Gabrielle also has some fun with the conventions of cookbook-writing. There are no acknowledgements per se, although on the copyright page, she does scribble, next to photographer Eric Wolfinger’s name “OMFG. Wolfie! best.photos. ever.” There’s also no list of sources, although on page 123, alongside the recipe for beef short ribs braised in pho broth, there’s a phone number scribbled, with “5.99/# bone in” written next to it. A quick visit to Google reveals that it’s the phone number of Pino Prime Meats on Sullivan Street, and I caught at least one explicit reference to Pino elsewhere in the book. But the point, it seems to me, of that exercise was visiting the Internet–you can find anything on the Internet, who needs a source list in the year 2014? Figure it out, people!
Gabrielle’s one of that rare breed of chefs who can also write. They inspire awe in me because the two talents are so often in opposition. (For one thing, most writers don’t have the thick skin or physical stamina to survive in a pro kitchen; conversely, most chefs can’t sit still long enough to compose a three-paragraph email, let alone an entire book.) She brings a writer’s love of language to Prune. It’s easy to miss because the recipes are rendered in such a nondescript font, with faux smudge and grease marks all over them. But there’s a lot for word lovers to dote on on just about every page. Just a few for-instances: the recipe for hamburger instructs the cook to “rain” salt and pepper over the patties; an omelette recipe concisely says “drag eggs into center from noon, 3 o’clock, 6 o’clock, and 9 o’clock;” and another recipe describes how to set pumpkin wedges points-up, “like Viking boats.” She also has a gift for onomatopoeia as in calling for a “glug” of blended oil for browning lamb shoulder.
She also emerges as a character in this book as when she expresses years’ of frustration by handwriting, next to the recipe for soft lettuces vinaigrette, “Perky, Lively. Fresh. Seriously. Pay attention. I have seen some wilted crap come out of this kitchen.”
Speaking of “perky, lively, fresh,” that’s the effect the second-person format has on much of the book. Gabrielle scribbles the following note beneath the recipe for a cured green tomato dish: “We should figure out something to do with the interesting cured tomato water that accrues in the bottom of the plate by the end of service. Maybe the bartenders have an idea?” In any other book, that’d be, “Use extra tomato water to make cocktails.” Or maybe it wouldn’t because many editors would insist on the chef-author providing a cocktail recipe, at which point the note would likely be deleted.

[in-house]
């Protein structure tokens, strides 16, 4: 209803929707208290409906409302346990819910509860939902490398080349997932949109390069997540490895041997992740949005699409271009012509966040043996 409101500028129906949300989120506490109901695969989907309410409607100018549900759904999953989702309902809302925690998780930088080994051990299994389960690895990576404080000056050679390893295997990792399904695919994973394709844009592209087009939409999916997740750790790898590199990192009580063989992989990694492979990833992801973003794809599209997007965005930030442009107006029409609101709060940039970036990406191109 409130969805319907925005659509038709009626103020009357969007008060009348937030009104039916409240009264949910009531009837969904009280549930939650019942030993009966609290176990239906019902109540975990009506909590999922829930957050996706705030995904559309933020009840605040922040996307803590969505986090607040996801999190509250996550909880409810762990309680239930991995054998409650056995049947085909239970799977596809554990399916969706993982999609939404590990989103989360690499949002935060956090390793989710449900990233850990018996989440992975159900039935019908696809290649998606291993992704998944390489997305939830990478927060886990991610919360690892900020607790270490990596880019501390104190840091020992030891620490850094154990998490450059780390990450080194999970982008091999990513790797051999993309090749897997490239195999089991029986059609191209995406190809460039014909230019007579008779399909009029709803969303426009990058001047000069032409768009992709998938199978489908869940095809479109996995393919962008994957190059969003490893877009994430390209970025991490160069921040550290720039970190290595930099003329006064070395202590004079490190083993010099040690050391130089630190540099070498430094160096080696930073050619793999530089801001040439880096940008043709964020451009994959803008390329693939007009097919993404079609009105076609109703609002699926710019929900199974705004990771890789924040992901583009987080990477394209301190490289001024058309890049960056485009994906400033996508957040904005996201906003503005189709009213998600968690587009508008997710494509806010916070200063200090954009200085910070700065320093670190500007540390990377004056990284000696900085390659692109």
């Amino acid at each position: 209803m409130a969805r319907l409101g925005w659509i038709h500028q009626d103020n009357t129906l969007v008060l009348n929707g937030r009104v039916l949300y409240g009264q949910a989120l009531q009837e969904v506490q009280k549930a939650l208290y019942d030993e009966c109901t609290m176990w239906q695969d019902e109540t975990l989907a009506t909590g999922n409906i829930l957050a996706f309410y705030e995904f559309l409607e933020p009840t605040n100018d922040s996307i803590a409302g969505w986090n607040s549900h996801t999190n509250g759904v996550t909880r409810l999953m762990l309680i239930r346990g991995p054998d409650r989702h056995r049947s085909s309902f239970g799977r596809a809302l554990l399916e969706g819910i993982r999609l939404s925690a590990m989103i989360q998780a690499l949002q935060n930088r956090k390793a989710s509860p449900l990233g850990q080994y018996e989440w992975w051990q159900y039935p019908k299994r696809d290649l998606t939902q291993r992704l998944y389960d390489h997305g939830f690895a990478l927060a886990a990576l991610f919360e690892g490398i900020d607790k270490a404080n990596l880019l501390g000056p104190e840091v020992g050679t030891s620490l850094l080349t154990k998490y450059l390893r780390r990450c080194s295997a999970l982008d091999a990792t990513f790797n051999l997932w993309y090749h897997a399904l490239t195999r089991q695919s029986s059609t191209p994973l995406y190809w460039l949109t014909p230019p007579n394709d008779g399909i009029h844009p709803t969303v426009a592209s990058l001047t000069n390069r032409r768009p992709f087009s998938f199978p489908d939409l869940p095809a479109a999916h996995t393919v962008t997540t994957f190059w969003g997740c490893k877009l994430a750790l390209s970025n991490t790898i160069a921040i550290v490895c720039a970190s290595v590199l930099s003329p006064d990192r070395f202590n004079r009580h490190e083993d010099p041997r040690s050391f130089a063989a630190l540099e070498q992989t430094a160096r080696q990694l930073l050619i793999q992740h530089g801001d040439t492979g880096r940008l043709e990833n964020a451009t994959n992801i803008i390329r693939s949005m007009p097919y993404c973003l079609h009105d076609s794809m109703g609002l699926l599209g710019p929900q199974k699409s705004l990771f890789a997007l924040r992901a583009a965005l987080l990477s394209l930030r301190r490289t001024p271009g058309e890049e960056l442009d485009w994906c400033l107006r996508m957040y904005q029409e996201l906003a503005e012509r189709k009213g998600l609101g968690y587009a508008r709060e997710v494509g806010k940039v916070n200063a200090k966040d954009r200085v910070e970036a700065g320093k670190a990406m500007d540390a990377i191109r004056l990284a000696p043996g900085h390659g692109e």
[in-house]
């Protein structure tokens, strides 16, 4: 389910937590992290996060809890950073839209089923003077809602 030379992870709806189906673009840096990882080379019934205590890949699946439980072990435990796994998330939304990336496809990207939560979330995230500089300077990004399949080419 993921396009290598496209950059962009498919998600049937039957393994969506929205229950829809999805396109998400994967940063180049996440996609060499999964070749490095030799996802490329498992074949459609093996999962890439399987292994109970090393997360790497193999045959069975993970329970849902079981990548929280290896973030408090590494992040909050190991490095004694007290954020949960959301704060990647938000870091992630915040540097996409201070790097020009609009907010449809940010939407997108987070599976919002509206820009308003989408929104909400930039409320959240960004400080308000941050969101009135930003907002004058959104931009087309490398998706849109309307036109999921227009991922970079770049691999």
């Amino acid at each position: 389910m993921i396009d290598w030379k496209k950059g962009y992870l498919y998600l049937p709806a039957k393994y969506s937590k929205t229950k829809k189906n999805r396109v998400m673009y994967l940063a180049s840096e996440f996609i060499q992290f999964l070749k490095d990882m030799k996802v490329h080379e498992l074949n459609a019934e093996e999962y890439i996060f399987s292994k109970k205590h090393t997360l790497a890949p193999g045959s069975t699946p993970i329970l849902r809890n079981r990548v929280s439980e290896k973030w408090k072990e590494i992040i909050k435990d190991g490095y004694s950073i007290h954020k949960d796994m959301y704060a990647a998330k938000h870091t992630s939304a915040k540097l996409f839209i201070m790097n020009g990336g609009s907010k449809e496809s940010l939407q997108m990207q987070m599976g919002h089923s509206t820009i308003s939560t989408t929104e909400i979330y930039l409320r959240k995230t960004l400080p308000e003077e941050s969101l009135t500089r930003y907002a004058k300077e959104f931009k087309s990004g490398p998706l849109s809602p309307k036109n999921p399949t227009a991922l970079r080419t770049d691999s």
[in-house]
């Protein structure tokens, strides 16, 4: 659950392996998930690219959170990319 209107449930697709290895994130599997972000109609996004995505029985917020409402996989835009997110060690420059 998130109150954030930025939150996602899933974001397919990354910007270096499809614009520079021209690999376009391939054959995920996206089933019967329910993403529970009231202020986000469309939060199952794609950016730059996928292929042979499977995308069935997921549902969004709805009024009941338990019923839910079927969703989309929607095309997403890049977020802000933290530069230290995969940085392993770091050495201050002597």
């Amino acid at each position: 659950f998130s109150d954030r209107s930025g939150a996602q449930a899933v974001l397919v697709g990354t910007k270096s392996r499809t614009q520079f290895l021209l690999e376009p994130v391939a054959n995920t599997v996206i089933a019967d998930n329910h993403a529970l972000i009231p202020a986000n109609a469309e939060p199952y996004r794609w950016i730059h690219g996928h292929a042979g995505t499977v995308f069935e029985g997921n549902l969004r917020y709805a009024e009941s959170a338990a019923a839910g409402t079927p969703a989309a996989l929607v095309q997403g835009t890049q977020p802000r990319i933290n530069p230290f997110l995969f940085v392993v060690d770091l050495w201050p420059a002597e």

My personal hope is that this book proves to be a game-changer. There was a time when home cooks needed to be taken by the hand and walked through the basics of cooking, when they needed the brilliantly detailed recipes of, say, Julia Child to make something as elementary as beef stew, and also needed the attendant mail-order sources and explanations that were often featured in books of that era. The bet that Prune makes is that we’ve come a long way, that reader-cooks will be able to create successfully from this book with its shorthand style and trust in the reader.
There’s so much about this 567-page tome I haven’t mentioned: There’s a section of prep in the back that includes ten stocks and broths, a slew of vinaigrettes and butters, plus spice mixtures and salsas. There’s a selection of cocktails. And Gabrielle’s notes on family meal double as a primer for spontaneously cooking from what’s on hand at home. And then there’s a section called “Garbage,” explaining useful things to do with parmesan rinds, zucchini tops, expired heavy cream, day-old bread, and a bunch of other stuff. My favorite might be the sardine spines, which can be dredged in flour, fried, and dusted with paprika and salt.
“Do not sell these,” writes Hamilton to her cook-reader. “These are just a cook’s treat and to be used as a special wax for good friends and the right people.”
That paragraph ends, “Don’t waste it on anybody who won’t get it.”
That’s how I feel about Prune. You can’t read this book on your smart phone, or your Kindle, and you can’t mindlessly cook from it, either. Like many great works, of art and entertainment, it demands your full engagement and participation. More importantly, it deserves those things.